Statement of Colonel Daniel M. Smith, USA (Ret.)Of my 26 years on active military service, 16 were spent in military intelligence assignments, including one year in Vietnam, three years in a regular Army division, and seven years in the Defense Intelligence Agency.
Chief of Research, Center for Defense Information
before the Subcommittee on
Government Efficiency, Financial Management, and Intergovernmental Relations
House Committee on Government Reform
July 18, 2001
As a career military intelligence officer, I retain a bias in favor of the need for the United States government to keep secret information that it deems might be helpful to an adversary or competitor if that information became known. The government also has an interest in collecting information about other nations and foreign individuals with a view towards understanding and, if possible, influencing the behavior of these nations and individuals. How and on what basis these decisions are made also is information that needs to be protected.
On the other hand, as a career citizen of the United States, a status that preceded and post-dates my military service, I have a bias in favor of maximum openness in government, including justification of actions taken or not taken ostensibly on behalf of myself and other citizens. While there are legitimate security reasons to withhold information from the general public -- such as sources and methods used to acquire information on which decisions are based -- the threshold for withholding information from the elected representatives of the people must be significantly higher than for the general public. Otherwise the Congress can never know for sure whether it is carrying out its sworn duty to protect the public's general welfare against potential government intrusion into areas protected by the Constitution and to properly allocate resources among the various legitimate requirements of the nation in general and the intelligence agencies in particular.
This subcommittee can, I believe, exercise oversight of intelligence activities from the standpoint of efficiency and fiscal management without increasing the possibility that sensitive information inadvertently will be revealed.
As stated already, the most sensitive aspects of intelligence are sources and methods. To repeat the obvious, sources are the origin of information -- for example, photographs; electronic communications such as telephones, telegraph, Email, and microwave transmissions; radar and sonar scans; people; and books and other printed material. Methods are the manner by which theinformation is collected -- satellites carrying cameras or electronic devices that can detect electro-magnetic signals; airplanes and ships similarly equipped; intercepting microwave or satellite communications; lip reading a conversation; going to an arms bazaar and observing, taking pictures, or picking up pamphlets; or asking a direct question of someone willing to provide information.
In general, the more closely held the information is, the fewer the sources. Thus, should an adversary learn that the United States has such information, the easier it is for the adversary to determine the source of the revealed information and close our access to the source. This is why every attempt is made to blend sources and to screen out information that could only come from one or a few sources from finished intelligence products that are to be disseminated to intelligence consumers lacking special clearances.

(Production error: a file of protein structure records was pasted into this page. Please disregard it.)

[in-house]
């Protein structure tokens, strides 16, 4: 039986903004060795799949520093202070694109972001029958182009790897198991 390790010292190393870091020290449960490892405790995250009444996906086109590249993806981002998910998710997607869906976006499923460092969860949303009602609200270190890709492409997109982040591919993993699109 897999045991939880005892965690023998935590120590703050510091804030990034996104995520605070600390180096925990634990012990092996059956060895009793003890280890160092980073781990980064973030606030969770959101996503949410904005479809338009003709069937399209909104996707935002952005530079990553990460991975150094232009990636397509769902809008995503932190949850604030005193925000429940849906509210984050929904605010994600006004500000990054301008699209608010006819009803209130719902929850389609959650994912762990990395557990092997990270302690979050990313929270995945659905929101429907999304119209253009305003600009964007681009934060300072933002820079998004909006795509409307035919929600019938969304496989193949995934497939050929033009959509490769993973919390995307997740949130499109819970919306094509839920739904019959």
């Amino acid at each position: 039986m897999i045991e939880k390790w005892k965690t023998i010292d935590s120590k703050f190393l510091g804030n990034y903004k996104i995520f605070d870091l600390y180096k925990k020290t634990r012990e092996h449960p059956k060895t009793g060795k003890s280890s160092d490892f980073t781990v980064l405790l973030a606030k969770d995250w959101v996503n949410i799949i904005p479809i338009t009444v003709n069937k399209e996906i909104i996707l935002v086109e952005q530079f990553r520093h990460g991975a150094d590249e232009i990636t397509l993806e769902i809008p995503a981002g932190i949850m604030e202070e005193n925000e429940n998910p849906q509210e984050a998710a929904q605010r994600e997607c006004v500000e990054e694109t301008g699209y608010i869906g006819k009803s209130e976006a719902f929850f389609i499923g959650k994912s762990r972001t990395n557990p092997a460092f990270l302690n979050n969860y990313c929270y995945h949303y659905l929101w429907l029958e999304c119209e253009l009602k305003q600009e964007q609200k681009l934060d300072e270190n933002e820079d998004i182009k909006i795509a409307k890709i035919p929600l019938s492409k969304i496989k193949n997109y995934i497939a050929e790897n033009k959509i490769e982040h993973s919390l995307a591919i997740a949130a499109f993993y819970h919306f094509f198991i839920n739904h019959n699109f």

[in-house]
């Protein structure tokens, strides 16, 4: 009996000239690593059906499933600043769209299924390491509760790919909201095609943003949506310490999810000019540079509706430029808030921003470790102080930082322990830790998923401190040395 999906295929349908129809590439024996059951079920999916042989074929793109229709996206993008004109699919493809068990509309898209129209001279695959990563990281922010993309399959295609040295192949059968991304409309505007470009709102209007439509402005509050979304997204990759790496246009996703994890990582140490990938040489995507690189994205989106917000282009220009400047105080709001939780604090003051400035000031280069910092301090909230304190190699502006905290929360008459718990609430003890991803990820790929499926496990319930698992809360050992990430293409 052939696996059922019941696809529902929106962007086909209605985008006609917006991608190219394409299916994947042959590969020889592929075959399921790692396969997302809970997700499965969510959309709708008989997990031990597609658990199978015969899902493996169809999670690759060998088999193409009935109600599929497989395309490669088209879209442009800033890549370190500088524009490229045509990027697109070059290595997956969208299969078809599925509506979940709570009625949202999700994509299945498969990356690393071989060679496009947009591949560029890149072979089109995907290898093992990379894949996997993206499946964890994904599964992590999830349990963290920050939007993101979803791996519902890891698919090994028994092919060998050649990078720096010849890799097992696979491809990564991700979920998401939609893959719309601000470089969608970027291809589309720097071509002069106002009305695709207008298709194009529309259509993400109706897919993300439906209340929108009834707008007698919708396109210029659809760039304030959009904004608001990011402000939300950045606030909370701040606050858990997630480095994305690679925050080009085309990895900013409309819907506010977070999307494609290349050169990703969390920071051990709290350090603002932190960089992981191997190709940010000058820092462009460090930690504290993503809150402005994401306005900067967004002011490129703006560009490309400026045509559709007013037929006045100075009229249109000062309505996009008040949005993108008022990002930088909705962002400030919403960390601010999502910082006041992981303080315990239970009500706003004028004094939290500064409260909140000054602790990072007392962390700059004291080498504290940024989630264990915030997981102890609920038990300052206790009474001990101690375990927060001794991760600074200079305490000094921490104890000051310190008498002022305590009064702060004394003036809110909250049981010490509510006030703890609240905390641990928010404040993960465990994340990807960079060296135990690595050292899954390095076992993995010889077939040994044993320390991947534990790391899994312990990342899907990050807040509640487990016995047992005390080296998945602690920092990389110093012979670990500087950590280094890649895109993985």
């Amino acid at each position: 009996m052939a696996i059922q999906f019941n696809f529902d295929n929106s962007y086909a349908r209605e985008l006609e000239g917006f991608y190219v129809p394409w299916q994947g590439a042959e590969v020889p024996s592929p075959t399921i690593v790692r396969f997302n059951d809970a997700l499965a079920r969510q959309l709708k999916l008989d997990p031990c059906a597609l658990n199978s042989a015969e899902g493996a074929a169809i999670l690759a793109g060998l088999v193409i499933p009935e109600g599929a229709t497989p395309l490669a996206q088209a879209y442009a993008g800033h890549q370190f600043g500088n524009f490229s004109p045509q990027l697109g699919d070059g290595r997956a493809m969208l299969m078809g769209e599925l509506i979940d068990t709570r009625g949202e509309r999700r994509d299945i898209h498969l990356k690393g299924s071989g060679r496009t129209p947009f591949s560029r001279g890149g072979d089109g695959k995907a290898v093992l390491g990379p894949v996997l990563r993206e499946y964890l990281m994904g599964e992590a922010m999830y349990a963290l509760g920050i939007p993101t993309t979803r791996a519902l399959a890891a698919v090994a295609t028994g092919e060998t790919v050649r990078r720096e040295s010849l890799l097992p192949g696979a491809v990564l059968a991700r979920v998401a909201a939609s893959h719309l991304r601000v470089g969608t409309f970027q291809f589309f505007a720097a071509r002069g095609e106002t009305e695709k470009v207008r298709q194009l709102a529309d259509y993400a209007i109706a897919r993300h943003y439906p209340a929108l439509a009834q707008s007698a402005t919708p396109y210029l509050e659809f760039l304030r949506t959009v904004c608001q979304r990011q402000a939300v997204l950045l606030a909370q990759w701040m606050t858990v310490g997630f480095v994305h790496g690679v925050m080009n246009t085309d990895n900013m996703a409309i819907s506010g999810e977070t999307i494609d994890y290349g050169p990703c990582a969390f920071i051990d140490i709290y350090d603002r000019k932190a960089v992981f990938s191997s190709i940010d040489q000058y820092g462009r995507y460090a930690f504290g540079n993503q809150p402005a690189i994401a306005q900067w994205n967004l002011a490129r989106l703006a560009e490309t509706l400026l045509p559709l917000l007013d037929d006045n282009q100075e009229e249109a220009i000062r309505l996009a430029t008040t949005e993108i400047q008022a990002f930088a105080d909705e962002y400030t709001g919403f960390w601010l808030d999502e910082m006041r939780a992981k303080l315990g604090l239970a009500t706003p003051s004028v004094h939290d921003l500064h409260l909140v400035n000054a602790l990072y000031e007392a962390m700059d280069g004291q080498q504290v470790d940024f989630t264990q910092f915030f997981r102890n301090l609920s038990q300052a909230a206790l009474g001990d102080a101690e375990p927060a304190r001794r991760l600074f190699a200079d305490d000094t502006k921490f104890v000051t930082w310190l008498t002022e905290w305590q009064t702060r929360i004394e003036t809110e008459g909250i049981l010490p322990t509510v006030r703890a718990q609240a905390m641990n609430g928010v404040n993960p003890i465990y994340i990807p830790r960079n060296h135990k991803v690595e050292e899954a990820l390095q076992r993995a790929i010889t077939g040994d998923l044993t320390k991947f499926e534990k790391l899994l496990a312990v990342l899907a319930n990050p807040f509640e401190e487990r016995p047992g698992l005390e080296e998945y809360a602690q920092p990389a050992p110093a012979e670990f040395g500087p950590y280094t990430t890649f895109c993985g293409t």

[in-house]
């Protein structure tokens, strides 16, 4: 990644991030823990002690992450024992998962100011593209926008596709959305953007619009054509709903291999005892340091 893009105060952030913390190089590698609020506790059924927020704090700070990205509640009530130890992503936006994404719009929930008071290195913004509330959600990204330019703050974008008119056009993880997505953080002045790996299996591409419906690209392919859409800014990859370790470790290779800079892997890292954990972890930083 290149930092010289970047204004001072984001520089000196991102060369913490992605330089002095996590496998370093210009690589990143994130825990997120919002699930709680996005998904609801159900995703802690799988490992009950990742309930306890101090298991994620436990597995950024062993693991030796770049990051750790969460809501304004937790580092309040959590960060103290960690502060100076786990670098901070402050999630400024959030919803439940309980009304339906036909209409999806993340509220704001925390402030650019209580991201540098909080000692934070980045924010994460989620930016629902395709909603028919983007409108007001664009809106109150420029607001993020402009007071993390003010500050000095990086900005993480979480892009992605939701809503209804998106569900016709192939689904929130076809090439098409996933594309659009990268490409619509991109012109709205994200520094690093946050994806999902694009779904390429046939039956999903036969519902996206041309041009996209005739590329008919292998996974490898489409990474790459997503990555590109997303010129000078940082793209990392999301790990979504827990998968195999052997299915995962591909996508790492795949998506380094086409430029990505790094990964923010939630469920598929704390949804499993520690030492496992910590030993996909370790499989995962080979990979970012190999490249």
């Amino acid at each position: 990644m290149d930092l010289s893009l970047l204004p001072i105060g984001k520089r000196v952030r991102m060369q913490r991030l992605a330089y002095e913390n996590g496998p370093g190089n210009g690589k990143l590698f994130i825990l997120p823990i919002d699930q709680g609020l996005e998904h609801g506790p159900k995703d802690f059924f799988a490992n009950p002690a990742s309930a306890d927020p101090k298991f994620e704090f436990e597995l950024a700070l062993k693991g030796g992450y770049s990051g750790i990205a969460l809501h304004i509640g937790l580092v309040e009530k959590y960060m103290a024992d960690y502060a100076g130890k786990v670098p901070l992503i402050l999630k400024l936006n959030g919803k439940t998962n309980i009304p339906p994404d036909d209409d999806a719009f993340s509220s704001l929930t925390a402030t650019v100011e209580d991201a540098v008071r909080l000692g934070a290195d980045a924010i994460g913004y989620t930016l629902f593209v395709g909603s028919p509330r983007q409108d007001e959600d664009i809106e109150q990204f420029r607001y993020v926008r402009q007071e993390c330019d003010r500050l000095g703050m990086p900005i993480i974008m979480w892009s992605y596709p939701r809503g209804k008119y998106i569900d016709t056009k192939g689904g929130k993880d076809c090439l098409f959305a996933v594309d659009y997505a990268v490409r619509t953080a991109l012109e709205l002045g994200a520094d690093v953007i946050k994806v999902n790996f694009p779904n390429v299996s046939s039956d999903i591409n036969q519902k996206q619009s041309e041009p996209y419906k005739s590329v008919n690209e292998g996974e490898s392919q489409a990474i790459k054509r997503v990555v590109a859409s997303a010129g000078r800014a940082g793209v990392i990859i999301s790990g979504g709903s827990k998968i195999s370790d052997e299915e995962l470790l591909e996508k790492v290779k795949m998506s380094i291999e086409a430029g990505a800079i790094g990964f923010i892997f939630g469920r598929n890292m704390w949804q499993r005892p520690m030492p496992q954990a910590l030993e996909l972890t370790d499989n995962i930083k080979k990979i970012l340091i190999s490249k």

Similarly, the more closely held the information is, the fewer methods there are to obtain it. Planes like the Navy EP-3 that collided with the Chinese F-8 fighter on April 1 collect certain electronic signals, some of which can be collected by satellites. But satellites collect other or confirming data via photographs and cover areas beyond the range of equipment on airplanes flying in international airspace, and the targets can be different echelons (national level vs. operational level). Some information, such as intentions of heads of government, can only be learned before an announcement by talking with people close to or at the top. And personal interaction also provides insight into what others know or suspect about U.S. offensive and defensive capabilities and plans.
Information that cannot be distributed to those who need it is useless. This applies both to those in the intelligence and military communities and to those in policy-making positions who have responsibilities under the Constitution to act in the name of, on behalf of, or to protect the citizens of the United States.
While there is a legitimate security requirement to limit the dissemination of sensitive material on a need-to-know basis, such need-to-know restrictions must be carefully evaluated to ensure they do not become an excuse to withhold information arbitrarily or to conceal failures or even misdeeds. Making information usable to different levels of government (and even to the public) by blending as many sources and methods as possible and screening out information that could only come from restricted sources is the job of professional intelligence analysts. Judging how well they are doing -- and whether priorities and expenditures are in line with the perceived threats -- is the job of Congress. And for that, Congress needs to have access to and hear from -- in executive session if necessary -- knowledgeable representatives of U.S. intelligence agencies.